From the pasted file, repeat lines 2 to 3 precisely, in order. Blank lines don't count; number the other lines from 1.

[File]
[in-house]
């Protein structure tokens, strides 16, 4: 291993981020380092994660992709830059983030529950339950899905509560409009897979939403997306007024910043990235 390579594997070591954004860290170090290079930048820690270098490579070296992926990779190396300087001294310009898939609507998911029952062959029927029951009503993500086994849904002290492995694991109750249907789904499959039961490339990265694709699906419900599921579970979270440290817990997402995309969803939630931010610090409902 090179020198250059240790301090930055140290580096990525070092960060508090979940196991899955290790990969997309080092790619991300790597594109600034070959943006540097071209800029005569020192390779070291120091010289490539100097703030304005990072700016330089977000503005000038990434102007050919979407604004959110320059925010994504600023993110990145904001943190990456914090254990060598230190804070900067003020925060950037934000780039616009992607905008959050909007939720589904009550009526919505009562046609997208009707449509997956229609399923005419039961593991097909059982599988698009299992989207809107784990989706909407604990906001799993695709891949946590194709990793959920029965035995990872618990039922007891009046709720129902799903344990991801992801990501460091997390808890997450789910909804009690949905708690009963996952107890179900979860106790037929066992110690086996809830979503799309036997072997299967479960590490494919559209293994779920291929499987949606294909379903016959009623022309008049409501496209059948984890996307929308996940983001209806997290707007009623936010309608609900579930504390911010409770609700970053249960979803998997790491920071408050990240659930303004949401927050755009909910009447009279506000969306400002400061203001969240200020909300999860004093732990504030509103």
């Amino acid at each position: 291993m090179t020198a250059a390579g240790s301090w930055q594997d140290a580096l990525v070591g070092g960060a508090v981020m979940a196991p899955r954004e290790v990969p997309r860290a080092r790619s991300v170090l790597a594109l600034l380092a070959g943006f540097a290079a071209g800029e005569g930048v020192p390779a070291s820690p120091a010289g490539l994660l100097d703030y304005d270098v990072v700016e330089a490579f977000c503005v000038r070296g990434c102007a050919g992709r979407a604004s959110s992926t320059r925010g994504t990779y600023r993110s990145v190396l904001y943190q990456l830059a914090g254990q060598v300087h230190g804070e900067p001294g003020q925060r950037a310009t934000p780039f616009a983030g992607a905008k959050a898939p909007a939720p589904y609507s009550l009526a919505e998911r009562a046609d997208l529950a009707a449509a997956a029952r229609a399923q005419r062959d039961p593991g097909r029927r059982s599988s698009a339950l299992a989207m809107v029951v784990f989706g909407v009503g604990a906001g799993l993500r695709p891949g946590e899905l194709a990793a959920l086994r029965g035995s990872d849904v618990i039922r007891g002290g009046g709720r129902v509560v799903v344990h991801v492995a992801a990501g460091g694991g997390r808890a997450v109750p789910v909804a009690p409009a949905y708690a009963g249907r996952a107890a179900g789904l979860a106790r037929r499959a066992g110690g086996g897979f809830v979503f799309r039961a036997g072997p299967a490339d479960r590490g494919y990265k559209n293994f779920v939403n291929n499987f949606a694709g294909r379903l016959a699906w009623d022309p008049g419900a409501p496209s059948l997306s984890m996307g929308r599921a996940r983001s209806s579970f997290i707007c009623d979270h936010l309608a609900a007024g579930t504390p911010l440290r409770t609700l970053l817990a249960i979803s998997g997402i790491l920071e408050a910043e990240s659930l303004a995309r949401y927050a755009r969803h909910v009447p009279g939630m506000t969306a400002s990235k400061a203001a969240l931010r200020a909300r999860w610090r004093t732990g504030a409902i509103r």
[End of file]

């Protein structure tokens, strides 16, 4: 291993981020380092994660992709830059983030529950339950899905509560409009897979939403997306007024910043990235 390579594997070591954004860290170090290079930048820690270098490579070296992926990779190396300087001294310009898939609507998911029952062959029927029951009503993500086994849904002290492995694991109750249907789904499959039961490339990265694709699906419900599921579970979270440290817990997402995309969803939630931010610090409902 090179020198250059240790301090930055140290580096990525070092960060508090979940196991899955290790990969997309080092790619991300790597594109600034070959943006540097071209800029005569020192390779070291120091010289490539100097703030304005990072700016330089977000503005000038990434102007050919979407604004959110320059925010994504600023993110990145904001943190990456914090254990060598230190804070900067003020925060950037934000780039616009992607905008959050909007939720589904009550009526919505009562046609997208009707449509997956229609399923005419039961593991097909059982599988698009299992989207809107784990989706909407604990906001799993695709891949946590194709990793959920029965035995990872618990039922007891009046709720129902799903344990991801992801990501460091997390808890997450789910909804009690949905708690009963996952107890179900979860106790037929066992110690086996809830979503799309036997072997299967479960590490494919559209293994779920291929499987949606294909379903016959009623022309008049409501496209059948984890996307929308996940983001209806997290707007009623936010309608609900579930504390911010409770609700970053249960979803998997790491920071408050990240659930303004949401927050755009909910009447009279506000969306400002400061203001969240200020909300999860004093732990504030509103």
């Amino acid at each position: 291993m090179t020198a250059a390579g240790s301090w930055q594997d140290a580096l990525v070591g070092g960060a508090v981020m979940a196991p899955r954004e290790v990969p997309r860290a080092r790619s991300v170090l790597a594109l600034l380092a070959g943006f540097a290079a071209g800029e005569g930048v020192p390779a070291s820690p120091a010289g490539l994660l100097d703030y304005d270098v990072v700016e330089a490579f977000c503005v000038r070296g990434c102007a050919g992709r979407a604004s959110s992926t320059r925010g994504t990779y600023r993110s990145v190396l904001y943190q990456l830059a914090g254990q060598v300087h230190g804070e900067p001294g003020q925060r950037a310009t934000p780039f616009a983030g992607a905008k959050a898939p909007a939720p589904y609507s009550l009526a919505e998911r009562a046609d997208l529950a009707a449509a997956a029952r229609a399923q005419r062959d039961p593991g097909r029927r059982s599988s698009a339950l299992a989207m809107v029951v784990f989706g909407v009503g604990a906001g799993l993500r695709p891949g946590e899905l194709a990793a959920l086994r029965g035995s990872d849904v618990i039922r007891g002290g009046g709720r129902v509560v799903v344990h991801v492995a992801a990501g460091g694991g997390r808890a997450v109750p789910v909804a009690p409009a949905y708690a009963g249907r996952a107890a179900g789904l979860a106790r037929r499959a066992g110690g086996g897979f809830v979503f799309r039961a036997g072997p299967a490339d479960r590490g494919y990265k559209n293994f779920v939403n291929n499987f949606a694709g294909r379903l016959a699906w009623d022309p008049g419900a409501p496209s059948l997306s984890m996307g929308r599921a996940r983001s209806s579970f997290i707007c009623d979270h936010l309608a609900a007024g579930t504390p911010l440290r409770t609700l970053l817990a249960i979803s998997g997402i790491l920071e408050a910043e990240s659930l303004a995309r949401y927050a755009r969803h909910v009447p009279g939630m506000t969306a400002s990235k400061a203001a969240l931010r200020a909300r999860w610090r004093t732990g504030a409902i509103r």